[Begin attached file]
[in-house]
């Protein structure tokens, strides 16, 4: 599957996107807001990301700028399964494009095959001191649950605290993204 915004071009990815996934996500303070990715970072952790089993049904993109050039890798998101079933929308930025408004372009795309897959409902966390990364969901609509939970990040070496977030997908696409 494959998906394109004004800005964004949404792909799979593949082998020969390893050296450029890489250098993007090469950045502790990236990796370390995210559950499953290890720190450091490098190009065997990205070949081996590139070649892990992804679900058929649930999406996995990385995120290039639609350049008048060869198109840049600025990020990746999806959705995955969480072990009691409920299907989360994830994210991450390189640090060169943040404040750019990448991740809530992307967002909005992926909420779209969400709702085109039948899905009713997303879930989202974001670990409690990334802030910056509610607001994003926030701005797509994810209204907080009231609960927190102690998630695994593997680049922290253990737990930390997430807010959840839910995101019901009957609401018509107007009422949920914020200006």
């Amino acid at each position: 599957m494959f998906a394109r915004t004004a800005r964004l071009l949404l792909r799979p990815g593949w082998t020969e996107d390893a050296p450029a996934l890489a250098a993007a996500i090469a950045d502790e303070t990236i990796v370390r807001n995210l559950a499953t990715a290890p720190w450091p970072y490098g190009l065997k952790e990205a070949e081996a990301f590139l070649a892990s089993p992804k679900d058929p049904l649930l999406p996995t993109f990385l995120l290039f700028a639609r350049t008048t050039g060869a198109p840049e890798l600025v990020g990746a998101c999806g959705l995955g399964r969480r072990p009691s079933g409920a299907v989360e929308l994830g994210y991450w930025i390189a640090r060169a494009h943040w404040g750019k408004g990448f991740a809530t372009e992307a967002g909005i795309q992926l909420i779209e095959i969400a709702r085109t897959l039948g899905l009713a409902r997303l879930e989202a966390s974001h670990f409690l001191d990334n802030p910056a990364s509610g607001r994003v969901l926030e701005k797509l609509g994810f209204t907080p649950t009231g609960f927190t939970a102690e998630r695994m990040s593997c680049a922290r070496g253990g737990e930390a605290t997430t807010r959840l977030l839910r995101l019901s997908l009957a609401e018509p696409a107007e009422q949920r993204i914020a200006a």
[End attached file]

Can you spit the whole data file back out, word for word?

[in-house]
């Protein structure tokens, strides 16, 4: 599957996107807001990301700028399964494009095959001191649950605290993204 915004071009990815996934996500303070990715970072952790089993049904993109050039890798998101079933929308930025408004372009795309897959409902966390990364969901609509939970990040070496977030997908696409 494959998906394109004004800005964004949404792909799979593949082998020969390893050296450029890489250098993007090469950045502790990236990796370390995210559950499953290890720190450091490098190009065997990205070949081996590139070649892990992804679900058929649930999406996995990385995120290039639609350049008048060869198109840049600025990020990746999806959705995955969480072990009691409920299907989360994830994210991450390189640090060169943040404040750019990448991740809530992307967002909005992926909420779209969400709702085109039948899905009713997303879930989202974001670990409690990334802030910056509610607001994003926030701005797509994810209204907080009231609960927190102690998630695994593997680049922290253990737990930390997430807010959840839910995101019901009957609401018509107007009422949920914020200006």
């Amino acid at each position: 599957m494959f998906a394109r915004t004004a800005r964004l071009l949404l792909r799979p990815g593949w082998t020969e996107d390893a050296p450029a996934l890489a250098a993007a996500i090469a950045d502790e303070t990236i990796v370390r807001n995210l559950a499953t990715a290890p720190w450091p970072y490098g190009l065997k952790e990205a070949e081996a990301f590139l070649a892990s089993p992804k679900d058929p049904l649930l999406p996995t993109f990385l995120l290039f700028a639609r350049t008048t050039g060869a198109p840049e890798l600025v990020g990746a998101c999806g959705l995955g399964r969480r072990p009691s079933g409920a299907v989360e929308l994830g994210y991450w930025i390189a640090r060169a494009h943040w404040g750019k408004g990448f991740a809530t372009e992307a967002g909005i795309q992926l909420i779209e095959i969400a709702r085109t897959l039948g899905l009713a409902r997303l879930e989202a966390s974001h670990f409690l001191d990334n802030p910056a990364s509610g607001r994003v969901l926030e701005k797509l609509g994810f209204t907080p649950t009231g609960f927190t939970a102690e998630r695994m990040s593997c680049a922290r070496g253990g737990e930390a605290t997430t807010r959840l977030l839910r995101l019901s997908l009957a609401e018509p696409a107007e009422q949920r993204i914020a200006a």